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Legal Perspective – What Is An Open and Obvious Hazard?

There are many popular videos out there that captivate the public’s fascination with abandoned places. For boaters, the videos that focus on ships probably hold particular interest. Now and then, I get asked by young people about poking abandoned vessels near their homes. And I always discourage them. It’s not because I don’t like to see kids have fun or feed their curiosity. It’s more about being concerned for them running into legal issues ranging from trespass to larceny.
I also discourage them for concerns about their safety. Decommissioned vessels present their fair share of hazards. Despite the lure of old engine order telegraphs whose bells haven’t signaled full speed ahead for fifty years, many older vessels present serious dangers. This includes hazards from machinery spaces, hazardous chemicals, rusted catwalks, asbestos, and more.
On ships that sit abandoned with their cargo holds not properly cordoned off, one could encounter a frightful four-story fall to a tank top four decks below. Such hazards are genuine enough when a vessel is active, but even worse with a poorly-lit dormant vessel that has been left to deteriorate.
Some shipboard hazards could be considered plain to see, like a flange on a pump shaft. All the same, thoughtful designers still appreciate the importance of guards to protect the fingers of the unwary when that flange looks like nothing more than a blur. Sometimes, these types of marine hazards are not so open and obvious. Steel vessels can present dangers in the form of confined spaces with oxygen levels too low to sustain life – for instance, warships with heavily partitioned crawlspaces that were once part of torpedo protection schemes. That’s a hazard that would not be “open and obvious.” Maybe for a marine chemist, it would be obvious, but not for the average person without awareness training.
This concept of a hazard being “open and obvious” is an important one in maritime law, given that some shipboard hazards are apparent, while others can be more difficult to see. In a recent case, a federal court examined this issue of “open and obvious” hazard. The setting involved a walkway spanning a ship’s cargo hold.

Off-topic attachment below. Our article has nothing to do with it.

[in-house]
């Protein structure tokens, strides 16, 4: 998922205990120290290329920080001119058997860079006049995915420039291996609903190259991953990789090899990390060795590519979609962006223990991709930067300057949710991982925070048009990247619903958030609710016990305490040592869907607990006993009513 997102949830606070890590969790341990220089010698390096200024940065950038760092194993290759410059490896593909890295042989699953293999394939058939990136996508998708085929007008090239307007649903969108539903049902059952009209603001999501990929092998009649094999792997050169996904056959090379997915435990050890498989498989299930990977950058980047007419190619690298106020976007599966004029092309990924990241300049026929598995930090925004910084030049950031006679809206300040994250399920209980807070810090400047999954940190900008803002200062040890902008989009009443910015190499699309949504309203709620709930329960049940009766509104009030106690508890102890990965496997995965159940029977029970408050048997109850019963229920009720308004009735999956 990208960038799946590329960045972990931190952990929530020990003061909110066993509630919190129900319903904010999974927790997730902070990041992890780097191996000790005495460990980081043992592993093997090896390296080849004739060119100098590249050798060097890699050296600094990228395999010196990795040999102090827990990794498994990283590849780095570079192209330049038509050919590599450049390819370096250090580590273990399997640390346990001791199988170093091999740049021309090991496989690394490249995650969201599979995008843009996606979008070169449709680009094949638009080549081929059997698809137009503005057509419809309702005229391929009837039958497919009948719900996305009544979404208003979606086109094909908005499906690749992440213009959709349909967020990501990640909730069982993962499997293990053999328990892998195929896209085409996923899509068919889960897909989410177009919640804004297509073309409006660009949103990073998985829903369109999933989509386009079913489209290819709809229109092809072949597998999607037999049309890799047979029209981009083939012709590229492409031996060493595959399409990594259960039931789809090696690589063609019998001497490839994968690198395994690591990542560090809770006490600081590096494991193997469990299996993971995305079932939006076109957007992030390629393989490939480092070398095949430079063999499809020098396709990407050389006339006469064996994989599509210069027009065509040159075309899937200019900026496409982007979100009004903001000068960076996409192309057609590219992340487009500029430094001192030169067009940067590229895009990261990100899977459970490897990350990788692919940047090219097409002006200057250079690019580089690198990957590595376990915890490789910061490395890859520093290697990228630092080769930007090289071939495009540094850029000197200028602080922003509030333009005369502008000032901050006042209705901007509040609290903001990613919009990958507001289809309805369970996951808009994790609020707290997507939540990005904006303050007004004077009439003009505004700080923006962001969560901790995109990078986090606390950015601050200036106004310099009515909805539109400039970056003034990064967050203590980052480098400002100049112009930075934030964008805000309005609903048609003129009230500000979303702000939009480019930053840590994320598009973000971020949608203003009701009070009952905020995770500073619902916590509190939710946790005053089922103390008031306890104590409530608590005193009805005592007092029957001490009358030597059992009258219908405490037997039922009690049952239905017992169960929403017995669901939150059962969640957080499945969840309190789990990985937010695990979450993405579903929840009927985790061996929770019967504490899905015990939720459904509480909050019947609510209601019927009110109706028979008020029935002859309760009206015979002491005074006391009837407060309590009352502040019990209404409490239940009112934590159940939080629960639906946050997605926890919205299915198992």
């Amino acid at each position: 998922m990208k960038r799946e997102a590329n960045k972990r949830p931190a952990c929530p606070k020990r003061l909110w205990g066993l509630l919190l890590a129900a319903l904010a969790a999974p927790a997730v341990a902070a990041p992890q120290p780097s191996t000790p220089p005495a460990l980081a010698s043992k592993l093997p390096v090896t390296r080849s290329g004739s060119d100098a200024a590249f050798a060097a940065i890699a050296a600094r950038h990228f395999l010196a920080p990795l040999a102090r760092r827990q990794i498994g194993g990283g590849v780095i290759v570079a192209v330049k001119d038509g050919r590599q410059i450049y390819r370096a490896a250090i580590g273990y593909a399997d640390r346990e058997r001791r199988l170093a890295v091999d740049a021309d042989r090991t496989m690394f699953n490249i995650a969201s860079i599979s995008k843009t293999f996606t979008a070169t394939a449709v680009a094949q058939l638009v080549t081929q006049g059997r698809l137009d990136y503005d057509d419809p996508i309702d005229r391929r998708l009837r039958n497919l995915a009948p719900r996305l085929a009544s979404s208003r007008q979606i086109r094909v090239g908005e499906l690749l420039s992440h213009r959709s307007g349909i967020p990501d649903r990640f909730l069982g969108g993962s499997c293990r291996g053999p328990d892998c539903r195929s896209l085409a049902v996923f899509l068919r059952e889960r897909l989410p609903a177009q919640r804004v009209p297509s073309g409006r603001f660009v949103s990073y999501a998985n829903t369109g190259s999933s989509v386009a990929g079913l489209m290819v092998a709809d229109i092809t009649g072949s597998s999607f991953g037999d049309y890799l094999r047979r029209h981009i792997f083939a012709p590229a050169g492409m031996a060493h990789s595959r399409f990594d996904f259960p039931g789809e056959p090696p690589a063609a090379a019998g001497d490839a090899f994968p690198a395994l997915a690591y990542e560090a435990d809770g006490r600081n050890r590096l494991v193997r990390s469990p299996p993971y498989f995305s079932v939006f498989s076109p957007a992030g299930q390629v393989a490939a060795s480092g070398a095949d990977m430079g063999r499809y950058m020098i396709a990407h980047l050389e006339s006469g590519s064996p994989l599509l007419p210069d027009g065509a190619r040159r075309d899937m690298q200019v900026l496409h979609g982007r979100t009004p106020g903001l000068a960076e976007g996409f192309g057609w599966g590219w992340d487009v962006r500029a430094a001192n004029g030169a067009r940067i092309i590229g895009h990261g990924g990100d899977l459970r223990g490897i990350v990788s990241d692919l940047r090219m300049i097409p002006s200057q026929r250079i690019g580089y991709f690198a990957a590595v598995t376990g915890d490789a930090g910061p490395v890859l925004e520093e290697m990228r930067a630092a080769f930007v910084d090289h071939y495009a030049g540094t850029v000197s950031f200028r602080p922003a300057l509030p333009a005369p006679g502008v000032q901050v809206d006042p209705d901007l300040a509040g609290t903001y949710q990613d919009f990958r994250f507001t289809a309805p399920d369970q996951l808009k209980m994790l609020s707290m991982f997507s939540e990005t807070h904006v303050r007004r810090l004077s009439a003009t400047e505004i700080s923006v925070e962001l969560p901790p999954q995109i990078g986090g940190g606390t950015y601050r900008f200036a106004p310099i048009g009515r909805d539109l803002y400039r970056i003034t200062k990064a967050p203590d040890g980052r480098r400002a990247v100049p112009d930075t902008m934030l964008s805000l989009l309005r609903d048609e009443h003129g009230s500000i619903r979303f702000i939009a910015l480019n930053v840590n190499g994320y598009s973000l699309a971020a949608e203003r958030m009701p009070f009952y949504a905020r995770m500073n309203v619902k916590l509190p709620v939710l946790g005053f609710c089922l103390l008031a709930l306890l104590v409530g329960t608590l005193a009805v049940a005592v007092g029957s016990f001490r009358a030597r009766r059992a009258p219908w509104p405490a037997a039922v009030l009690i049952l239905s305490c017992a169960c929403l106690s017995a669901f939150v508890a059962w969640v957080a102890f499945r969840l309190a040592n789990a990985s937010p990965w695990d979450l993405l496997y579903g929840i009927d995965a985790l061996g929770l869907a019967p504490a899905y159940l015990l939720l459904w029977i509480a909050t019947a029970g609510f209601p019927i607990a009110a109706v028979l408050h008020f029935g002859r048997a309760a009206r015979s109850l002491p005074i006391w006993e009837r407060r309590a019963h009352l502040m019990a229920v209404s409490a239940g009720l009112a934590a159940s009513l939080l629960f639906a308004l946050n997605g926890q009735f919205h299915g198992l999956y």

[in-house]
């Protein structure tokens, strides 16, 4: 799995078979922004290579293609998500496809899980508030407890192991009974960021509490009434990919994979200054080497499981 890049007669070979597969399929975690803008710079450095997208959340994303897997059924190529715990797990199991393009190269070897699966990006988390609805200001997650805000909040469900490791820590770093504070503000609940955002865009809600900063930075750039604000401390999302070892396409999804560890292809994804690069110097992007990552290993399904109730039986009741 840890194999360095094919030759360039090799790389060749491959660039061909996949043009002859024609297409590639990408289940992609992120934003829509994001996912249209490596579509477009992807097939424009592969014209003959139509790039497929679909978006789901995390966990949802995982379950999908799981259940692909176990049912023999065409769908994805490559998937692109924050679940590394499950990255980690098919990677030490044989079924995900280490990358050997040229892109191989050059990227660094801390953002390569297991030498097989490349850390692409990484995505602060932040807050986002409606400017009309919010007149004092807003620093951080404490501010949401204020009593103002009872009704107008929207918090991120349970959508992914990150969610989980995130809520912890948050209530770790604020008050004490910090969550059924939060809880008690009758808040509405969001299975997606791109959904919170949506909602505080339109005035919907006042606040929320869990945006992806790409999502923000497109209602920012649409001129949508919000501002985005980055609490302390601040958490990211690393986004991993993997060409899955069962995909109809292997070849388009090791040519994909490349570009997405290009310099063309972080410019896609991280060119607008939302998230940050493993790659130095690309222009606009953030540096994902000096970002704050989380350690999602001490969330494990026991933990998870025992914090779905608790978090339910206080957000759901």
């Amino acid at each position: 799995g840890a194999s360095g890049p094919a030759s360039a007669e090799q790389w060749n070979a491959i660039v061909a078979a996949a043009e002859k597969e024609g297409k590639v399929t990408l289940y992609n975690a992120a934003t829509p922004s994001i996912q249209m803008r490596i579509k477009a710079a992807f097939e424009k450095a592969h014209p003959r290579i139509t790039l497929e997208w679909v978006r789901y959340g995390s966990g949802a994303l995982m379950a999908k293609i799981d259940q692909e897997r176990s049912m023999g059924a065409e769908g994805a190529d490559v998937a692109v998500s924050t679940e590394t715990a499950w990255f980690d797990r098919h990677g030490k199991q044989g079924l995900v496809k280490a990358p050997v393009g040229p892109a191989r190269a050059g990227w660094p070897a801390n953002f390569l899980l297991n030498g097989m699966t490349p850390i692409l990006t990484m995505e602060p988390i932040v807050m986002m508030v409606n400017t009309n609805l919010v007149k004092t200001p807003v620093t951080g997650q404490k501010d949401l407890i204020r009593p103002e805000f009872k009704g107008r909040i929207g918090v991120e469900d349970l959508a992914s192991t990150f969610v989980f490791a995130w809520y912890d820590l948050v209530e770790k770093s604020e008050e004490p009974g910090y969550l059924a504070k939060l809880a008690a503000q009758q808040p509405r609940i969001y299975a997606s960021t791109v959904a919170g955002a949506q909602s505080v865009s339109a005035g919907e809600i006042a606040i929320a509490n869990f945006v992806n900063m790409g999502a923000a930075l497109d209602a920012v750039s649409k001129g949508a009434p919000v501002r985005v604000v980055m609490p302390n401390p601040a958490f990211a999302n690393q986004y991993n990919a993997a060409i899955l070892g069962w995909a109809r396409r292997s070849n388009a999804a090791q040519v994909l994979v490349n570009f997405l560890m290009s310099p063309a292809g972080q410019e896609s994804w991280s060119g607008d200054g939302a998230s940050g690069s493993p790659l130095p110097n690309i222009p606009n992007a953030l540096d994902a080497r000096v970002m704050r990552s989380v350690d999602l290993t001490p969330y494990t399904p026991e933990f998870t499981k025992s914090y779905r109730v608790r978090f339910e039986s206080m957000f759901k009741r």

A longshoreman was securing containers for a stevedoring company. He fell off a walkway that spanned two container bays and he sustained injury. There was no rope guard in place on the day of the accident. He brought a lawsuit under the Longshore Harbor Workers’ Compensation Act (LHWCA).
The longshoreman’s lawsuit claimed that the vessel’s interests were negligent. This was based on failing to turn over a safe vessel to the stevedore company and failing to exercise ordinary care to keep the vessel in a reasonably safe condition. The lower court ruled for the vessel’s interests.
In these settings, courts confront something known as a turnover duty. This involves presenting shoreside personnel with a safe ship. It means a vessel owner has to use reasonable care to turn over a vessel in such a state that an expert and experienced longshoreman would enjoy reasonable safety while carrying out the duties of the job. The lower court’s decision here was appealed. In round two, the higher court supported the decision of the lower court.
The higher court held that the vessel interests had not breached the turnover duty in the case of the hazard being “open and obvious.” That was how the higher court characterized the walkway. The court felt that a reasonably competent stevedore could have avoided the risk by first loading the lower bay. That would have reduced the 8-foot gap that one could fall. As such, the longshoreman’s claim for negligence under the Longshore Harbor Workers’ Compensation Act was dismissed.
What’s the lesson here? Vessels, large and small alike, could pose a wide range of hazards to the unwary. On small vessels, many hazards might be seen as straightforward. As vessels get larger and their spaces and systems become more complex, some hazards are not always obvious. But when it comes to those open and obvious hazards, the law places a greater burden on an individual to identify the danger at hand.

Ref: Troutman v. Seaboard Atlantic et al, No. 19-10533 – D.C. Docket No. 1:18-cv-21586-UU, Appeal from the U.S. District Court for the Southern District of Florida (May 2020)